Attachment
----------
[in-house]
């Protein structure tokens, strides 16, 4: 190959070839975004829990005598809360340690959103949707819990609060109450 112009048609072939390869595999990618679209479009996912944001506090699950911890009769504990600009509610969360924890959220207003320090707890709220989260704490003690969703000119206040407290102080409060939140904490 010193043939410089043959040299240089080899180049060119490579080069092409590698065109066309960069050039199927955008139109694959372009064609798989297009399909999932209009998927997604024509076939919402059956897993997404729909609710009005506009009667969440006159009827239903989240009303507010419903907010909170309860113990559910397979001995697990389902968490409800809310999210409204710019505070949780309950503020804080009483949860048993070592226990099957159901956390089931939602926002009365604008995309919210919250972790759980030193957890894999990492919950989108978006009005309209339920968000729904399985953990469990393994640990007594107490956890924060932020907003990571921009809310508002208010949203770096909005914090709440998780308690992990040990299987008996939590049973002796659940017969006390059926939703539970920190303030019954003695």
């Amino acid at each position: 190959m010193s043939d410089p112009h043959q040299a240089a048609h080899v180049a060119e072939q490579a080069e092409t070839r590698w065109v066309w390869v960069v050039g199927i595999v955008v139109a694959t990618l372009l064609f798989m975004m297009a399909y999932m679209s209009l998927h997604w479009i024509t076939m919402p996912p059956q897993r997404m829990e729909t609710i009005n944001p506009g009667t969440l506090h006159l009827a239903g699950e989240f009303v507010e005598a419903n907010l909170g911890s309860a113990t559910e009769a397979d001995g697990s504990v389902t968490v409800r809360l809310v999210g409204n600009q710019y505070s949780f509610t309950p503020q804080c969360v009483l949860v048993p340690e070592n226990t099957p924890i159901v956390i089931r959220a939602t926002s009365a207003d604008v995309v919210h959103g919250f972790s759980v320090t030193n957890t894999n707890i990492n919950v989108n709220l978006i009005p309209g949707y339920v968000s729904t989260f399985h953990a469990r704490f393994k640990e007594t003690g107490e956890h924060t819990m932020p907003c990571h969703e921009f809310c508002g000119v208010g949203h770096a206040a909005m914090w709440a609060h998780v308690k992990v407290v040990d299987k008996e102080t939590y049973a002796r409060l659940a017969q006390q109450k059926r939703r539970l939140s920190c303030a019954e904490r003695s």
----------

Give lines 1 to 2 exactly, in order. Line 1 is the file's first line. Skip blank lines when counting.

[in-house]
């Protein structure tokens, strides 16, 4: 190959070839975004829990005598809360340690959103949707819990609060109450 112009048609072939390869595999990618679209479009996912944001506090699950911890009769504990600009509610969360924890959220207003320090707890709220989260704490003690969703000119206040407290102080409060939140904490 010193043939410089043959040299240089080899180049060119490579080069092409590698065109066309960069050039199927955008139109694959372009064609798989297009399909999932209009998927997604024509076939919402059956897993997404729909609710009005506009009667969440006159009827239903989240009303507010419903907010909170309860113990559910397979001995697990389902968490409800809310999210409204710019505070949780309950503020804080009483949860048993070592226990099957159901956390089931939602926002009365604008995309919210919250972790759980030193957890894999990492919950989108978006009005309209339920968000729904399985953990469990393994640990007594107490956890924060932020907003990571921009809310508002208010949203770096909005914090709440998780308690992990040990299987008996939590049973002796659940017969006390059926939703539970920190303030019954003695």